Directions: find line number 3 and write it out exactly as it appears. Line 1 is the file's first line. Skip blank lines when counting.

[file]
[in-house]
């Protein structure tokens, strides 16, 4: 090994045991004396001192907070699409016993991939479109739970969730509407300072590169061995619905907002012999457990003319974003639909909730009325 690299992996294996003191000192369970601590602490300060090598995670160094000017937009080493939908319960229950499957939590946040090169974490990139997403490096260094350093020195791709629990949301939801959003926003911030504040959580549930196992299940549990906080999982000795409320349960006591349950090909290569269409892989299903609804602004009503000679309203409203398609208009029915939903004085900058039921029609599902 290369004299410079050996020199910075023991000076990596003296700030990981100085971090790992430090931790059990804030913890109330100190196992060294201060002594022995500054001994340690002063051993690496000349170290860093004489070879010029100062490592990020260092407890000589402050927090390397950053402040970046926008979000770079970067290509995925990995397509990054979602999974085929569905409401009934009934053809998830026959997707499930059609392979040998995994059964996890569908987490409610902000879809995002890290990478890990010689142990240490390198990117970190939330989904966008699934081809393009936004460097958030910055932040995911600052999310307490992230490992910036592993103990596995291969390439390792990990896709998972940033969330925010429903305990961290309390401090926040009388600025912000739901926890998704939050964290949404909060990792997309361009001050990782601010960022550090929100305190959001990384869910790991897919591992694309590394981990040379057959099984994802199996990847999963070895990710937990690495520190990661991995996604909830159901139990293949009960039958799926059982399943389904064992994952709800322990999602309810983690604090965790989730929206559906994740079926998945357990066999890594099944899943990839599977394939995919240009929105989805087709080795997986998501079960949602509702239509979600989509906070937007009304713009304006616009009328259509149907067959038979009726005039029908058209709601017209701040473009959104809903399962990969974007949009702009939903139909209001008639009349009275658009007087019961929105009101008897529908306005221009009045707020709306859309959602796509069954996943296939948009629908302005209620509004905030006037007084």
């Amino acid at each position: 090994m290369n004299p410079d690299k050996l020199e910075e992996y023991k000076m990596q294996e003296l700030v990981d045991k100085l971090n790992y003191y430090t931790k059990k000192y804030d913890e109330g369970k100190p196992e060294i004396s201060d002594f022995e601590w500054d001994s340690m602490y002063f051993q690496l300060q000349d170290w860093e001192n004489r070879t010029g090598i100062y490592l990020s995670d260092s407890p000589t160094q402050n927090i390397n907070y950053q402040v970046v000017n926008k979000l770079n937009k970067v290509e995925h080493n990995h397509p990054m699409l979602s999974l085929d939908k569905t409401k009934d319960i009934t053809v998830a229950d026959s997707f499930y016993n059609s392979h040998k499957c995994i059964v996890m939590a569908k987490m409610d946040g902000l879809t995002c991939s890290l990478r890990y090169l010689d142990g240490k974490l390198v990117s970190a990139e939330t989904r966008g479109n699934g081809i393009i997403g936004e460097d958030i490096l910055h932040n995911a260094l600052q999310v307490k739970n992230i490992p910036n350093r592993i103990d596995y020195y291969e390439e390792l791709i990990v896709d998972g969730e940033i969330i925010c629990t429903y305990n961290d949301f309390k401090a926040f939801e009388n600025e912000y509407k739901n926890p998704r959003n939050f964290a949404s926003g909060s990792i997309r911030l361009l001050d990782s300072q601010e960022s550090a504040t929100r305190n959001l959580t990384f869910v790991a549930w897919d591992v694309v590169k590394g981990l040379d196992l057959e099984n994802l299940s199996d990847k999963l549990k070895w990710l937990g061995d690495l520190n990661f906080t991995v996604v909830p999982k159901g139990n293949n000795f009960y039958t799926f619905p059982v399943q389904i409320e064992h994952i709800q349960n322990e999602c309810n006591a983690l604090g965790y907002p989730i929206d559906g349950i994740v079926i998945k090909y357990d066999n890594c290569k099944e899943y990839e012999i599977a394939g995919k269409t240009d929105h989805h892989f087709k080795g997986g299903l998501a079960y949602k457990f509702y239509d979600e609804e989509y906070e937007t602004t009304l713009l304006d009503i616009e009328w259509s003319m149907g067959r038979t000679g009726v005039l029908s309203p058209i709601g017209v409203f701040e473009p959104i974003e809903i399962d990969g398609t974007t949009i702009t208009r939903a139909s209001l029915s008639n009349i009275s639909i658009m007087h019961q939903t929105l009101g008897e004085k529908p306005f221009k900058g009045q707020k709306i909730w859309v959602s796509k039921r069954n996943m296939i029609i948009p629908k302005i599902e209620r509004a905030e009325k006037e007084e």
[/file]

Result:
């Amino acid at each position: 090994m290369n004299p410079d690299k050996l020199e910075e992996y023991k000076m990596q294996e003296l700030v990981d045991k100085l971090n790992y003191y430090t931790k059990k000192y804030d913890e109330g369970k100190p196992e060294i004396s201060d002594f022995e601590w500054d001994s340690m602490y002063f051993q690496l300060q000349d170290w860093e001192n004489r070879t010029g090598i100062y490592l990020s995670d260092s407890p000589t160094q402050n927090i390397n907070y950053q402040v970046v000017n926008k979000l770079n937009k970067v290509e995925h080493n990995h397509p990054m699409l979602s999974l085929d939908k569905t409401k009934d319960i009934t053809v998830a229950d026959s997707f499930y016993n059609s392979h040998k499957c995994i059964v996890m939590a569908k987490m409610d946040g902000l879809t995002c991939s890290l990478r890990y090169l010689d142990g240490k974490l390198v990117s970190a990139e939330t989904r966008g479109n699934g081809i393009i997403g936004e460097d958030i490096l910055h932040n995911a260094l600052q999310v307490k739970n992230i490992p910036n350093r592993i103990d596995y020195y291969e390439e390792l791709i990990v896709d998972g969730e940033i969330i925010c629990t429903y305990n961290d949301f309390k401090a926040f939801e009388n600025e912000y509407k739901n926890p998704r959003n939050f964290a949404s926003g909060s990792i997309r911030l361009l001050d990782s300072q601010e960022s550090a504040t929100r305190n959001l959580t990384f869910v790991a549930w897919d591992v694309v590169k590394g981990l040379d196992l057959e099984n994802l299940s199996d990847k999963l549990k070895w990710l937990g061995d690495l520190n990661f906080t991995v996604v909830p999982k159901g139990n293949n000795f009960y039958t799926f619905p059982v399943q389904i409320e064992h994952i709800q349960n322990e999602c309810n006591a983690l604090g965790y907002p989730i929206d559906g349950i994740v079926i998945k090909y357990d066999n890594c290569k099944e899943y990839e012999i599977a394939g995919k269409t240009d929105h989805h892989f087709k080795g997986g299903l998501a079960y949602k457990f509702y239509d979600e609804e989509y906070e937007t602004t009304l713009l304006d009503i616009e009328w259509s003319m149907g067959r038979t000679g009726v005039l029908s309203p058209i709601g017209v409203f701040e473009p959104i974003e809903i399962d990969g398609t974007t949009i702009t208009r939903a139909s209001l029915s008639n009349i009275s639909i658009m007087h019961q939903t929105l009101g008897e004085k529908p306005f221009k900058g009045q707020k709306i909730w859309v959602s796509k039921r069954n996943m296939i029609i948009p629908k302005i599902e209620r509004a905030e009325k006037e007084e």